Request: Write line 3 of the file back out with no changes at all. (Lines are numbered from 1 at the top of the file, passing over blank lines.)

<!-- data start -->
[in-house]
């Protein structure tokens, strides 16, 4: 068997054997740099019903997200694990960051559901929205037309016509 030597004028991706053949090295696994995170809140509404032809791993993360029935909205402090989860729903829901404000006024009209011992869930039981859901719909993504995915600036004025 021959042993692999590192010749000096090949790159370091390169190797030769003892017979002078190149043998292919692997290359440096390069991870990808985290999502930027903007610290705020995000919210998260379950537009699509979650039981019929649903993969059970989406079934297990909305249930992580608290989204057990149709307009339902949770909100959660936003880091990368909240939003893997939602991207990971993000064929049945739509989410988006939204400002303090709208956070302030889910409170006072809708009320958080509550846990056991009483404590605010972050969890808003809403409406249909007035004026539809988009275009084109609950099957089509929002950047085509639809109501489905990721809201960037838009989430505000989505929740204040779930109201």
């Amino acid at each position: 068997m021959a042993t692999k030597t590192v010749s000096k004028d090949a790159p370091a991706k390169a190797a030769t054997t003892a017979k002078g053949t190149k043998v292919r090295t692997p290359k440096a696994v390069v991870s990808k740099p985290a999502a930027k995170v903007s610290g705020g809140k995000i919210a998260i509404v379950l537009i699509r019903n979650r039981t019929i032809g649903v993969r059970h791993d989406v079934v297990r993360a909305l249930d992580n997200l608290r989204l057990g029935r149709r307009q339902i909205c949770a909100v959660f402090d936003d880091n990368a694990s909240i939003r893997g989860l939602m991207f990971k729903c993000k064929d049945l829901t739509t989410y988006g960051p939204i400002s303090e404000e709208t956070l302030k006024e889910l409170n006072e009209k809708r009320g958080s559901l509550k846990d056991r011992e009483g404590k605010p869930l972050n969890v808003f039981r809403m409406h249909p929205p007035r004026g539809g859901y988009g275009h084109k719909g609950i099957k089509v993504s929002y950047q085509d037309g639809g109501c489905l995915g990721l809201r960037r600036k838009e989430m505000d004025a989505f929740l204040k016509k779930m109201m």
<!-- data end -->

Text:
């Amino acid at each position: 068997m021959a042993t692999k030597t590192v010749s000096k004028d090949a790159p370091a991706k390169a190797a030769t054997t003892a017979k002078g053949t190149k043998v292919r090295t692997p290359k440096a696994v390069v991870s990808k740099p985290a999502a930027k995170v903007s610290g705020g809140k995000i919210a998260i509404v379950l537009i699509r019903n979650r039981t019929i032809g649903v993969r059970h791993d989406v079934v297990r993360a909305l249930d992580n997200l608290r989204l057990g029935r149709r307009q339902i909205c949770a909100v959660f402090d936003d880091n990368a694990s909240i939003r893997g989860l939602m991207f990971k729903c993000k064929d049945l829901t739509t989410y988006g960051p939204i400002s303090e404000e709208t956070l302030k006024e889910l409170n006072e009209k809708r009320g958080s559901l509550k846990d056991r011992e009483g404590k605010p869930l972050n969890v808003f039981r809403m409406h249909p929205p007035r004026g539809g859901y988009g275009h084109k719909g609950i099957k089509v993504s929002y950047q085509d037309g639809g109501c489905l995915g990721l809201r960037r600036k838009e989430m505000d004025a989505f929740l204040k016509k779930m109201m």